(B) To be on good terms, have friendly intercourse with, treat in a friendly way; friendly intercourse, amicable relations. Walâ silá sing bá-ot or walâ silá pagbá-ot or walâ silá pagba-otáy. They are not on good terms with each other. Ginba-otán akó níla sing maáyo. They received me,-treated me, kindly,-were very good to me. (see ákup, abí-ábi, áblaw, hírup, hilitóhog, hiliúgyon, hibáot).


bákhò

Hiligaynon

Grief, sorrow, lament, lamentation, wail, complaint, plaint, groan, moan, sigh; to sigh, groan, moan, lament, grieve, wail, complain, mourn, weep. Ginabakhoán níya ang kamatáyon sang íya anák. She grieves over the death of her child. Nagapanángis kag nagabákhò silá, kay napatáy ang íla ilóy. They are weeping and sighing, because their mother has died. Dî mo pagpabakhoón ang ímo mga ginikánan. Do not grieve your parents. Yádto dídto ang pagbákhò kag pagbinágrot sang mga ngípon. There is (was, will be) weeping and gnashing of teeth. (see subô, tángis, hibî, háyà, hibubún-ot).


báklis

Hiligaynon

A slight scratch, laceration, as of a thorn, briar, etc.; to scratch, lacerate, injure the skin, etc. Nabáklis akó. I got a little scratched. Nabaklisán akó sang símsim sa ákon bútkon. The bamboo-branches scratched my arm. Dílì mo akó pagbaklisón sang sibít. Don't scratch me with the pin. (see bákris, páklis, baríkas).


bál-ot

Hiligaynon

An insertion; a stripe or streak, something put in between; to stripe or streak, to put in between. Ang pugáwa nga maitúm bal-otí sing madalág. Put some yellow stripes into the black woof. Bal-otón mo ang pulá, putî, kag dalág sa ímo paghabúl. Weave into the cloth at regular intervals red, white and yellow stripes. Ibál-ot ang itúm sa putî. Put black streaks into the white cloth or put in alternate stripes of black and white. (see gúray sámay).


bal-ót-bál-ot

Hiligaynon

Striped, streaky, showing various lines of colours. Bal-ót-bál-ot ang sámay sang íya báyò. His jacket is striped. His jacket shows lines of various colours. (see labólabó-variegated, dyed in different colours; to alternate (of colours).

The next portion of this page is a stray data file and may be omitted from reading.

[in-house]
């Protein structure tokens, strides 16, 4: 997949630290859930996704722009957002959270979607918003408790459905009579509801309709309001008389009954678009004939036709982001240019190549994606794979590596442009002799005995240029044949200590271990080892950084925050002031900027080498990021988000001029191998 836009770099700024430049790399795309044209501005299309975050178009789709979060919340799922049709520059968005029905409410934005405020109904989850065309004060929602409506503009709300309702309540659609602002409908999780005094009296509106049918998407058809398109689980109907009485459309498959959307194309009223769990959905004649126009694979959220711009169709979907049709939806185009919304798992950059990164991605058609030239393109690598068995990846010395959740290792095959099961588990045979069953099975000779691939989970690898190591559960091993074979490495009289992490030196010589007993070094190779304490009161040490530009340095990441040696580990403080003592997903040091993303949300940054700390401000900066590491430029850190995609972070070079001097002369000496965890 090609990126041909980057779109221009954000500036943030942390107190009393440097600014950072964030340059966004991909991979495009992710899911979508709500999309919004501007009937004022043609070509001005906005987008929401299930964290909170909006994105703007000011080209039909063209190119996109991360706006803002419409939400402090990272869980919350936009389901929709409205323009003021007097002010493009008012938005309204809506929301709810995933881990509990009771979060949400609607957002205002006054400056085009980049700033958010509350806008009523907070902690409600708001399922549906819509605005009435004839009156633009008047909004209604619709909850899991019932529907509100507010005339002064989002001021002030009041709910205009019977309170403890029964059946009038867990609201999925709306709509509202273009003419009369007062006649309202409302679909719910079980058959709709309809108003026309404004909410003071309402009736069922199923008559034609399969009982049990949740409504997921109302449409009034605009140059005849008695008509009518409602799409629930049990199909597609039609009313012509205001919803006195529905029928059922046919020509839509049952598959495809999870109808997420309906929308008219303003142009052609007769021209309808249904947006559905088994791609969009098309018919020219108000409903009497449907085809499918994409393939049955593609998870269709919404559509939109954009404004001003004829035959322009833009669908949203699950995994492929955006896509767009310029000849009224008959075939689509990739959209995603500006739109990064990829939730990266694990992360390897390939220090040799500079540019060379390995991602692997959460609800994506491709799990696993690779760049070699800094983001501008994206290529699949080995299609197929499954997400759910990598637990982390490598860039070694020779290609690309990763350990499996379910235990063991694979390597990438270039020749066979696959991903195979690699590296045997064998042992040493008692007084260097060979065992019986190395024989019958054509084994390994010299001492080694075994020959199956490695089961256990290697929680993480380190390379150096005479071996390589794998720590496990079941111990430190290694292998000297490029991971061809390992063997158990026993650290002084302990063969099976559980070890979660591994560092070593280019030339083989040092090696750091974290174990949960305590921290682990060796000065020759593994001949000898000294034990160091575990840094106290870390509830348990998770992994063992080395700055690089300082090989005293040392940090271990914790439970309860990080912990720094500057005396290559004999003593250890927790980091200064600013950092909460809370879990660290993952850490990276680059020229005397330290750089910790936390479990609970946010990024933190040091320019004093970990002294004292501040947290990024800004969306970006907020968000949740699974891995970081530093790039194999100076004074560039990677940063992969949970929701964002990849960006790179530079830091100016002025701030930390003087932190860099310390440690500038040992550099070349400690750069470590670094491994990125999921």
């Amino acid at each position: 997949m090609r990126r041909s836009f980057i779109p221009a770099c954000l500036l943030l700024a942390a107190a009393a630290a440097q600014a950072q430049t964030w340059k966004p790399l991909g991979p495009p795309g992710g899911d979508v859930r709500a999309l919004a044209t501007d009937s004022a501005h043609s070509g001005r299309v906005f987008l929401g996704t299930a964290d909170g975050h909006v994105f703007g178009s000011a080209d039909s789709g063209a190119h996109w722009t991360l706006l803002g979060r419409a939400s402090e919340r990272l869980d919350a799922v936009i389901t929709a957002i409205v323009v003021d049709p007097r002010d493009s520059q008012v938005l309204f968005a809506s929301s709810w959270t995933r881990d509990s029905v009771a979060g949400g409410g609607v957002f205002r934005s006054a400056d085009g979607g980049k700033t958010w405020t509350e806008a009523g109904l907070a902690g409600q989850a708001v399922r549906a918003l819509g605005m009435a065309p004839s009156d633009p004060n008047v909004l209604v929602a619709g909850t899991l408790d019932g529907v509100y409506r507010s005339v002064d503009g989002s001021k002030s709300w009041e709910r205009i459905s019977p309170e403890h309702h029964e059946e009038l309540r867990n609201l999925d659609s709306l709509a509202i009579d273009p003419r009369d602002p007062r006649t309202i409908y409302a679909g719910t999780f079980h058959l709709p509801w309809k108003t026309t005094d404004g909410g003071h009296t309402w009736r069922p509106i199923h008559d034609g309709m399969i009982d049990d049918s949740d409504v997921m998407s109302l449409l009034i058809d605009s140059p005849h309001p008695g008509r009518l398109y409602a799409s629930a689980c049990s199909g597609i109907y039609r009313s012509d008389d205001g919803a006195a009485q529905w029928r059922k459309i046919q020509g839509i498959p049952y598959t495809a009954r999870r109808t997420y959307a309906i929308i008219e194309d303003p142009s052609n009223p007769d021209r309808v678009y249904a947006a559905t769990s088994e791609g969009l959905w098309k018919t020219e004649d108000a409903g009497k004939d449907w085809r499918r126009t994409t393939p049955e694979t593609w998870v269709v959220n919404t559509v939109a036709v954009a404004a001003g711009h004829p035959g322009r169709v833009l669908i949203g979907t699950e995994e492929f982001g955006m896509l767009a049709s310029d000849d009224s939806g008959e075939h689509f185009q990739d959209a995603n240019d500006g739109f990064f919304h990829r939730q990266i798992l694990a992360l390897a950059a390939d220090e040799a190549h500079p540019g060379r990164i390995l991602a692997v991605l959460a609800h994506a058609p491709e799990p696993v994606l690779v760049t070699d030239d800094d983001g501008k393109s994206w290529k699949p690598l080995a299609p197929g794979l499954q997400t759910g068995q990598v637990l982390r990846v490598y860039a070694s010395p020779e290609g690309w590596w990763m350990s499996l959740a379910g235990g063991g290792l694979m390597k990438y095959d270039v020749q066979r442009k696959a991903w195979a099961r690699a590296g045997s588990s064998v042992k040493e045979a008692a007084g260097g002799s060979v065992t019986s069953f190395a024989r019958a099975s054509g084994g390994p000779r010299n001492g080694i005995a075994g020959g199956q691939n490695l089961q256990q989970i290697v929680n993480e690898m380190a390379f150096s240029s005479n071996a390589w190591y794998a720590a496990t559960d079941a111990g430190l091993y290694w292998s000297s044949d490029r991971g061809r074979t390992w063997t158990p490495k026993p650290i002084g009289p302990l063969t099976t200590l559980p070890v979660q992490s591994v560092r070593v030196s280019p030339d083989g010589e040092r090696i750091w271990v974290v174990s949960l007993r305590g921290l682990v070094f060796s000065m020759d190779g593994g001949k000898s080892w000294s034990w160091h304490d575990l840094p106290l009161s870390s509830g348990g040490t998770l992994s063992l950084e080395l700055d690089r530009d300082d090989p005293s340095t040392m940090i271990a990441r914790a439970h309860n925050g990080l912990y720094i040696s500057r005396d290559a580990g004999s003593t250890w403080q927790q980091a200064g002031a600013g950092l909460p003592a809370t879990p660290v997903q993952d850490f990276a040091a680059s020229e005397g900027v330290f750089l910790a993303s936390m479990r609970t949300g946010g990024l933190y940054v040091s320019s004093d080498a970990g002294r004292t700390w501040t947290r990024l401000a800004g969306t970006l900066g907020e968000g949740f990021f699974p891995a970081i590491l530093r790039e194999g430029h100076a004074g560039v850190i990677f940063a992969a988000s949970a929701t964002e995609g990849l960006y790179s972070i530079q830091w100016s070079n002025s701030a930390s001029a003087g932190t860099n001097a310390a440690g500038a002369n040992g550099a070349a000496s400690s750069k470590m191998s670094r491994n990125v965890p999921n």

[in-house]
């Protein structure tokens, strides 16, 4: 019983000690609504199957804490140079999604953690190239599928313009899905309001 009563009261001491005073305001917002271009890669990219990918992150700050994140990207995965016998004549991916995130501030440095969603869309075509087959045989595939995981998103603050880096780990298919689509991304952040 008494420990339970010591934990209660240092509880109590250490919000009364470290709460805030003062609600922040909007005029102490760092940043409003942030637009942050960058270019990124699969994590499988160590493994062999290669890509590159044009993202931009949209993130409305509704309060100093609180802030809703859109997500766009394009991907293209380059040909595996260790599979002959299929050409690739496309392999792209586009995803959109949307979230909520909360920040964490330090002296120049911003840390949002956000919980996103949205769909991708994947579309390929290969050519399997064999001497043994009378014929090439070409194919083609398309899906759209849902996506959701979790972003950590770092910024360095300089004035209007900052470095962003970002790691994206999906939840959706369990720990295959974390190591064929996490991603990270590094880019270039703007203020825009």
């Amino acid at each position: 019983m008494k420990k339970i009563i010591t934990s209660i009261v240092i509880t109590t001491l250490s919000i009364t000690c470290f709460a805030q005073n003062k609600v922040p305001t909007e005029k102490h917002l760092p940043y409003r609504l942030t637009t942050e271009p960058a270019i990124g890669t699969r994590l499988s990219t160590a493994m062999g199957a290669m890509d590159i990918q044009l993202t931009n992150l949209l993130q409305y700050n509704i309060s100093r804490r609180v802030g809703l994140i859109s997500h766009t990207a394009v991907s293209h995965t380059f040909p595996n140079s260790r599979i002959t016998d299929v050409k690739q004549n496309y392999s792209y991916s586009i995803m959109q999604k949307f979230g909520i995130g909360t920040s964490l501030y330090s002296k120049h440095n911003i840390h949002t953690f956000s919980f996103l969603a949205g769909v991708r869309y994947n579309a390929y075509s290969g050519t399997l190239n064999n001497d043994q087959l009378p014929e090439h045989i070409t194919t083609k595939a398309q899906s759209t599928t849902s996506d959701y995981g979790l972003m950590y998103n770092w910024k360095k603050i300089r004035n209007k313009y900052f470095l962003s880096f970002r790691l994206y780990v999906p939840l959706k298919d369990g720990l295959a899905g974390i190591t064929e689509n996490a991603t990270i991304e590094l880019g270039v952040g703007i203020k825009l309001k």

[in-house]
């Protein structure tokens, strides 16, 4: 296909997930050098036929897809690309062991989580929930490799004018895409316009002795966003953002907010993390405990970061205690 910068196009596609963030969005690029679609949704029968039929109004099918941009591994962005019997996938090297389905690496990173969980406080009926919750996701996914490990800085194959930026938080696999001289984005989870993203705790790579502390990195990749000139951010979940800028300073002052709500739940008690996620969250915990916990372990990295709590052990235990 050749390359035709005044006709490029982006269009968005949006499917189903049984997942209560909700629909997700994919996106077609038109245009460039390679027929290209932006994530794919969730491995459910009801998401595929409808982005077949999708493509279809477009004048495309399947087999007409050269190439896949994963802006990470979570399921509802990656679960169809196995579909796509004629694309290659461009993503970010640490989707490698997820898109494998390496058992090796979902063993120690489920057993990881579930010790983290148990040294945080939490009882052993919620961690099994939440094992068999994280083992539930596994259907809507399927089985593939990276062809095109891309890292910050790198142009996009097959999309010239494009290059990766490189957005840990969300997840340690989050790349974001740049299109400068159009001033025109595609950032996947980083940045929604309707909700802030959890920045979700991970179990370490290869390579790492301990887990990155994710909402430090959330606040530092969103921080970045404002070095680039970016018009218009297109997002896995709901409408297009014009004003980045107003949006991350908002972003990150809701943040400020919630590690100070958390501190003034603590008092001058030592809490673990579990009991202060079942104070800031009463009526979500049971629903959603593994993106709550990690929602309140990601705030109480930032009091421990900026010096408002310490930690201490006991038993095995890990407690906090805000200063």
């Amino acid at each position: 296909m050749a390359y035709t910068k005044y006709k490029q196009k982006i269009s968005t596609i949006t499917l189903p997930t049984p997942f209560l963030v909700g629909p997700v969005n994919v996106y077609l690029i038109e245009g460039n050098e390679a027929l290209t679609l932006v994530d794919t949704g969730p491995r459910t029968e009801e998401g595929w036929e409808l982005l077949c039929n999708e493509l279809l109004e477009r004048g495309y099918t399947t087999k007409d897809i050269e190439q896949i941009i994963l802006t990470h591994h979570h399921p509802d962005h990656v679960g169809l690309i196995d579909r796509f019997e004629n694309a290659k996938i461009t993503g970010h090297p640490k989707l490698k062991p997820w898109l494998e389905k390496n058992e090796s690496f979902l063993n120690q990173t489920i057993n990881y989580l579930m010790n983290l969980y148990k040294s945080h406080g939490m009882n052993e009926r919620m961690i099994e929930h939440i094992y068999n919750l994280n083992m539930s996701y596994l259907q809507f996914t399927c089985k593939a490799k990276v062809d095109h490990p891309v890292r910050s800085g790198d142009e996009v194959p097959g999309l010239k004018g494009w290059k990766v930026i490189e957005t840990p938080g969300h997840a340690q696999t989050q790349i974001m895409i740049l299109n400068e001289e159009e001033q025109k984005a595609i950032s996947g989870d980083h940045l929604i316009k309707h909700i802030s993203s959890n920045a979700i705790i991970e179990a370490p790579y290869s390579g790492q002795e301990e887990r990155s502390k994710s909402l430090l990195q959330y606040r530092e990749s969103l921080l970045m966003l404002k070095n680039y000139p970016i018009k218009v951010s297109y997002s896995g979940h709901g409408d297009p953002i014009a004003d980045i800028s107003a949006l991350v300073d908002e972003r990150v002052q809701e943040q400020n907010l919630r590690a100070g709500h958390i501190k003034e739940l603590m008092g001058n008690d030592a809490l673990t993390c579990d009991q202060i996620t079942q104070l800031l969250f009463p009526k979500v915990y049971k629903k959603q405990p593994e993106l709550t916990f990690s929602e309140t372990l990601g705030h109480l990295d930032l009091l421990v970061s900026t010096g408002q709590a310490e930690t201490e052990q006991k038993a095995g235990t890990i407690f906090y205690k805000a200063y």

baláng-baláng

Hiligaynon

The pin that passes through the kaw-ít (a small rope) and connects the traces with the plough. (see paláy, tunúng).


balíkas

Hiligaynon

(H) Scratch, excoriation, abrasion; to excoriate, scratch, lacerate, tear, chafe, wound the skin. Nabalíkas ang ákon bútkon sang símsim. My arm got scratched by the bamboo-branches. Ginbalíkas níya ang ákon guyá sang sibít. He scratched my face with the pin. Nabalikásan ang ákon písngi; ambót kon anó ang nakabalíkas. My cheek got scratched; I don't know what caused the scratches. Andam ka dirâ, kay básì mabalikásan ka sang tunúk (dúgi). Be on the lookout there, for you may get injured by the thorns. (see báklis, lísgis).


bani-ól

Hiligaynon

(B) To jam, press, squeeze or pin against something or between something. Nabani-ól ang ákon tiíl sang gamót sang káhoy. My foot got jammed in between the roots of the tree. Ginbani-ól níya ang ákon tiíl sa salúg. He pressed my foot firmly against the floor. Bani-olá ang báboy sa púsud sang kodál. Pin the pig into the corner of the fence. Ginbani-ól níya ang báboy sa díngding sang íya bagát. He pressed the pig against the partition-wall with his pole. (see ipít, lígpit, bánsok, aróod, oróod).


bawóg

Hiligaynon

Shadoof, shaduf, picotah, counterpoised sweep, a long beam swinging up and down on an axle used to draw water from a cistern or well. At one end of the beam the tímbà (pail or bucket for drawing water) is attached and at the other end the pamató (counterpoise, counterbalance). The pin or axle on which the beam turns is called the paláy. Ang bawód nagasákà-panáug. The shadoof is moving up and down.